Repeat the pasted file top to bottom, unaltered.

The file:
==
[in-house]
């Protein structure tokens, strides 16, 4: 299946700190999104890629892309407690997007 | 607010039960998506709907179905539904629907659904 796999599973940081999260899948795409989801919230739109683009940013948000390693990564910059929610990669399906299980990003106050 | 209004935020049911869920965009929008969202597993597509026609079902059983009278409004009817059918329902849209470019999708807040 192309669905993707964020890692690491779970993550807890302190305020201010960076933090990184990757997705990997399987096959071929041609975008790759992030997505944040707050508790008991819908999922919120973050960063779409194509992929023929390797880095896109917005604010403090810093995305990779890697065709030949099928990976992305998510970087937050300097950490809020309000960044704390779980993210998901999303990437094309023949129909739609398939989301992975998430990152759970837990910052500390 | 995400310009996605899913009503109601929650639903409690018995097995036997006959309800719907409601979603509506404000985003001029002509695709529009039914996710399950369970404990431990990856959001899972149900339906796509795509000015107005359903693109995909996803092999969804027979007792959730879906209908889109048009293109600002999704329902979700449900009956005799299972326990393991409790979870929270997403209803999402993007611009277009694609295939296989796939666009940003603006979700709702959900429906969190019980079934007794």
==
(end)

[in-house]
């Protein structure tokens, strides 16, 4: 299946700190999104890629892309407690997007 | 607010039960998506709907179905539904629907659904 796999599973940081999260899948795409989801919230739109683009940013948000390693990564910059929610990669399906299980990003106050 | 209004935020049911869920965009929008969202597993597509026609079902059983009278409004009817059918329902849209470019999708807040 192309669905993707964020890692690491779970993550807890302190305020201010960076933090990184990757997705990997399987096959071929041609975008790759992030997505944040707050508790008991819908999922919120973050960063779409194509992929023929390797880095896109917005604010403090810093995305990779890697065709030949099928990976992305998510970087937050300097950490809020309000960044704390779980993210998901999303990437094309023949129909739609398939989301992975998430990152759970837990910052500390 | 995400310009996605899913009503109601929650639903409690018995097995036997006959309800719907409601979603509506404000985003001029002509695709529009039914996710399950369970404990431990990856959001899972149900339906796509795509000015107005359903693109995909996803092999969804027979007792959730879906209908889109048009293109600002999704329902979700449900009956005799299972326990393991409790979870929270997403209803999402993007611009277009694609295939296989796939666009940003603006979700709702959900429906969190019980079934007794």